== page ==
1. To Improve Range of Motions – In early stages, you can use your healthy arm to support and mover the affected arm passively. Your physical therapist will assist you to achieve the passive motion of arm or you can take help of your relatives. The main goal of these passive exercises is to improve the range of motions without actively involving muscles of the arm and shoulder.

As the pain subsides and you have done a few sessions of passive exercises then you can begin with the active range of motion exercises. This includes moving the affected arms actively without any external support. To learn such kind of exercises please visit our rotator cuff exercises section which will guide you to do the step by step exercises.

  1. Gaining the Muscles Strength: This is an important aim of exercises. Once the paid is reduced, passive and active exercises will help you to increase the core strength of rotator cuff muscles. It will also help to improve the stability of scapula & regain shoulder strength.

Surgery

Some patients recover early while some struggles to get relief even after undergoing the medication and physical therapy sessions. In such cases, physician may suggest the surgery. Surgery involves removing healthy nerve or tendon graft from another place to replace the affected nerves/tendon.

Apart from medications and physical therapy, ice packs and TENS unit can also be used to provide pain relief.

Prognosis & Recovery

Most cases recover from brachial neuritis pain in several days to weeks, while muscle weakness takes few months to resolve. Usually, longer the neuritis pain lasts, the longer the recovery period.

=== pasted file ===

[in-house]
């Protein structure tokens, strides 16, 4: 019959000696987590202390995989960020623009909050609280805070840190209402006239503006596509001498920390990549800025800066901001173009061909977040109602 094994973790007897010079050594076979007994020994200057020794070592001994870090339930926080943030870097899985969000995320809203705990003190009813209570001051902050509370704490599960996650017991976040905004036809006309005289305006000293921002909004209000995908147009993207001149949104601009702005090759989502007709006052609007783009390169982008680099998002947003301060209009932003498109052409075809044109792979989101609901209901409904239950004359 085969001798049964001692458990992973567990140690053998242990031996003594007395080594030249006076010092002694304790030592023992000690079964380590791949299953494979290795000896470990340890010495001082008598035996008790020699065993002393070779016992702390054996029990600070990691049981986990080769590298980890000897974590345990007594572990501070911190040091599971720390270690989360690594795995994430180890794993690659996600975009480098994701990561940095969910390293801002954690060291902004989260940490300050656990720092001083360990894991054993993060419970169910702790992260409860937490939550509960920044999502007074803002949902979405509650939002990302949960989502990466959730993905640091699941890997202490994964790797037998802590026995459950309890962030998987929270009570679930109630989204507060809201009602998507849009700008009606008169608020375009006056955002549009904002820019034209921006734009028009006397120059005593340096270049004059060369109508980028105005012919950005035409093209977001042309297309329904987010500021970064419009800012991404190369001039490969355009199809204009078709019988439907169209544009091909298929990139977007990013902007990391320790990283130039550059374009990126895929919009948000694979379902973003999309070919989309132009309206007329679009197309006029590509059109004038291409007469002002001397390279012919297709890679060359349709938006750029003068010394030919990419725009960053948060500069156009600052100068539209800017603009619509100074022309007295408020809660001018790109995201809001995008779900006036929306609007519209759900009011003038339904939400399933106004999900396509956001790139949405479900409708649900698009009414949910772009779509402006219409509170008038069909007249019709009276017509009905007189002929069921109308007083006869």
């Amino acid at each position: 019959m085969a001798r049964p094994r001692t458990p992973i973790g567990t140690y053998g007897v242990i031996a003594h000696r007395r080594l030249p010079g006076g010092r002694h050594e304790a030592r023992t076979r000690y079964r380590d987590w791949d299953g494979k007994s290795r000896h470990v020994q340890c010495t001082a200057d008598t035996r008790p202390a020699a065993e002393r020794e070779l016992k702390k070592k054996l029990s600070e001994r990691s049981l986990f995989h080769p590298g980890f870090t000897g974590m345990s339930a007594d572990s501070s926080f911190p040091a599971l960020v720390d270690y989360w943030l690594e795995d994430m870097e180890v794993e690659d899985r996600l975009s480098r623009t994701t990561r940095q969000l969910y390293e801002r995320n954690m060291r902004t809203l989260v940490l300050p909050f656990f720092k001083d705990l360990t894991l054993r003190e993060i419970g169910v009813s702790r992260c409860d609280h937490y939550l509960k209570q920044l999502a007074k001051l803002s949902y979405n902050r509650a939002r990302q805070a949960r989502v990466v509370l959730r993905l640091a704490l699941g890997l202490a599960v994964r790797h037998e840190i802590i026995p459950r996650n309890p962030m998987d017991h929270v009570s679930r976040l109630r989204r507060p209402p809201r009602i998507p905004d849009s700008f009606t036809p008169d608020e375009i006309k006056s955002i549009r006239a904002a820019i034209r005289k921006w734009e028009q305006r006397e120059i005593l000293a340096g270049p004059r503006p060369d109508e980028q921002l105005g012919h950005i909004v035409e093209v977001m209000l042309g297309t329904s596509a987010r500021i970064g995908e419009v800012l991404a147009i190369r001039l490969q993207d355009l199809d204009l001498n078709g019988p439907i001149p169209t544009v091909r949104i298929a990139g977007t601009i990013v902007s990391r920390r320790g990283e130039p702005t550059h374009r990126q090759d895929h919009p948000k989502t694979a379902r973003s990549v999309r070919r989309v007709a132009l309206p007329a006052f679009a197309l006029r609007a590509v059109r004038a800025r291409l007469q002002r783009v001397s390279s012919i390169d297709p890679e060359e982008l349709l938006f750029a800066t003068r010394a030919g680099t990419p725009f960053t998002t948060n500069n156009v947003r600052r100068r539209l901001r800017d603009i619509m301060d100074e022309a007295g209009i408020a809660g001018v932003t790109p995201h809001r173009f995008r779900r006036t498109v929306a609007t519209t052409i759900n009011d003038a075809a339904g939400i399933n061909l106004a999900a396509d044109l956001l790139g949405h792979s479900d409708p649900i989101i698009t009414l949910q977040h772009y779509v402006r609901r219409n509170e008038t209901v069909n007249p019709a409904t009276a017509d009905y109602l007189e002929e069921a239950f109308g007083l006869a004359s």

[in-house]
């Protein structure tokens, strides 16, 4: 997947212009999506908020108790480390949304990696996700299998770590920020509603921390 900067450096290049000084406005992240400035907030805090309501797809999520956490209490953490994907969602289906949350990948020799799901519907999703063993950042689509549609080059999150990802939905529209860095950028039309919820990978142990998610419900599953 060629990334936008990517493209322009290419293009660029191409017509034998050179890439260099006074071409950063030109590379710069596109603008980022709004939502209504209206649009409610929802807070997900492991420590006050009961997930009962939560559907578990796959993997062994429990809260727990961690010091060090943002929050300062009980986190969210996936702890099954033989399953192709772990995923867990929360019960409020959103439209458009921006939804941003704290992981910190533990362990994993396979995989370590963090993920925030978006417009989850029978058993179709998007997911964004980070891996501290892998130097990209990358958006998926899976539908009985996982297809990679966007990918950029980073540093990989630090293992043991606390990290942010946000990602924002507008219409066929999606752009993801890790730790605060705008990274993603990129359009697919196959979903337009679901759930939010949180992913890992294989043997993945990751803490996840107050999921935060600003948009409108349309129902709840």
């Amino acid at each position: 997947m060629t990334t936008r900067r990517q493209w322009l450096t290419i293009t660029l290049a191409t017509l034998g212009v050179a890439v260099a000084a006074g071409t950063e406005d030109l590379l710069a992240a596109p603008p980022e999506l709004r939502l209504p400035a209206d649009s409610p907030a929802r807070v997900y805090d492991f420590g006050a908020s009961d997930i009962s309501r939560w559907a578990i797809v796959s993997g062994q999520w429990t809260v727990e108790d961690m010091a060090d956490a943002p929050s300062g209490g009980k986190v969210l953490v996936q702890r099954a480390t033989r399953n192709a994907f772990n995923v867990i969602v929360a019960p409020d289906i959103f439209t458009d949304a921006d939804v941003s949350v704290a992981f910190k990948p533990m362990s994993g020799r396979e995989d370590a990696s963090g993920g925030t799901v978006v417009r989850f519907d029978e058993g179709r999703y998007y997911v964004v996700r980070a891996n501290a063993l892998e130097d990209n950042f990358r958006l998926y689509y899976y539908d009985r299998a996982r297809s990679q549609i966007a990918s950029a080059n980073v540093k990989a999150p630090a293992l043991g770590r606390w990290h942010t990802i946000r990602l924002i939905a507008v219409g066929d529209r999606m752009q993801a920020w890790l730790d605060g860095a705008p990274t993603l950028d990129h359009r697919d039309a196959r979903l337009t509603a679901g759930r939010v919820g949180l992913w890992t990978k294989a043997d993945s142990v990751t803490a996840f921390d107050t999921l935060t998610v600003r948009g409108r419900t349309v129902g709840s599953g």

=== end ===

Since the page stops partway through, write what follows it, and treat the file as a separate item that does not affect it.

Approximately 80% of brachial plexopathy patients shows the complete recovery within 2 yrs. while 10% of remaining cases recover in the following year. Some patients end up experiencing constant pain and weakness which eventually leads to the reduced endurance in the shoulder muscles.

Patients with inherited brachial neuritis show more recurrence than the ones with an idiopathic parsonage-turner syndrome.

Useful TipIt is important to undergo the physical therapy sessions while recovering from the brachial neuritis, to understand more about how to perform the exercises please visit our rotator cuff exercises section.

References:
[01]Brachial Neuritis – Columbia University Irving Medical Center. Available from: http://www.columbianeurology.org/neurology/staywell/document.php?id=42039
[02], [02.1]Polcaro L, Daly DT. Anatomy, Head and Neck, Brachial Plexus. [Updated 2019 Feb 6]. In: StatPearls [Internet]. Treasure Island (FL): StatPearls Publishing; 2019 Jan-. Available from: https://www.ncbi.nlm.nih.gov/books/NBK531473/
[03]Center for Nerve Injury and Paralysis, Washington University. Parsonage-Turner Syndrome. Available from: http://nerve.wustl.edu/nd_parsonage.php
[04]Ortiz Torres M, Mesfin FB. Brachial Plexitis (Parsonage Turner Syndrome, Brachial Neuropathy, Brachial Radiculitis) [Updated 2019 Feb 16]. In: StatPearls [Internet]. Treasure Island (FL): StatPearls Publishing; 2019 Jan-. Available from: https://www.ncbi.nlm.nih.gov/books/NBK448114/
[05]Nigel L Ashworth, Brachial Neuritis Clinical Presentation
Updated: Apr 23, 2018. Available from: https://emedicine.medscape.com/article/315811-clinical
[06]van Eijk, J. J., Madden, R. G., van der Eijk, A. A., Hunter, J. G., Reimerink, J. H., Bendall, R. P., … Dalton, H. R. (2014). Neuralgic amyotrophy and hepatitis E virus infection. Neurology, 82(6), 498–503. doi: 10.1212/WNL.0000000000000112
[07]Bazerbachi, F., Haffar, S., Garg, S. K., & Lake, J. R. (2016). Extra-hepatic manifestations associated with hepatitis E virus infection: a comprehensive review of the literature. Gastroenterology report, 4(1), 1–15. doi: 10.1093/gastro/gov042
[08]Park P, Lewandrowski KU, Ramnath S, et al. Brachial neuritis: an under-recognized cause of upper extremity paresis after cervical decompression surgery. 2007 Oct 15. 32(22):E640-4. Available from: http://reference.medscape.com/medline/abstract/18090073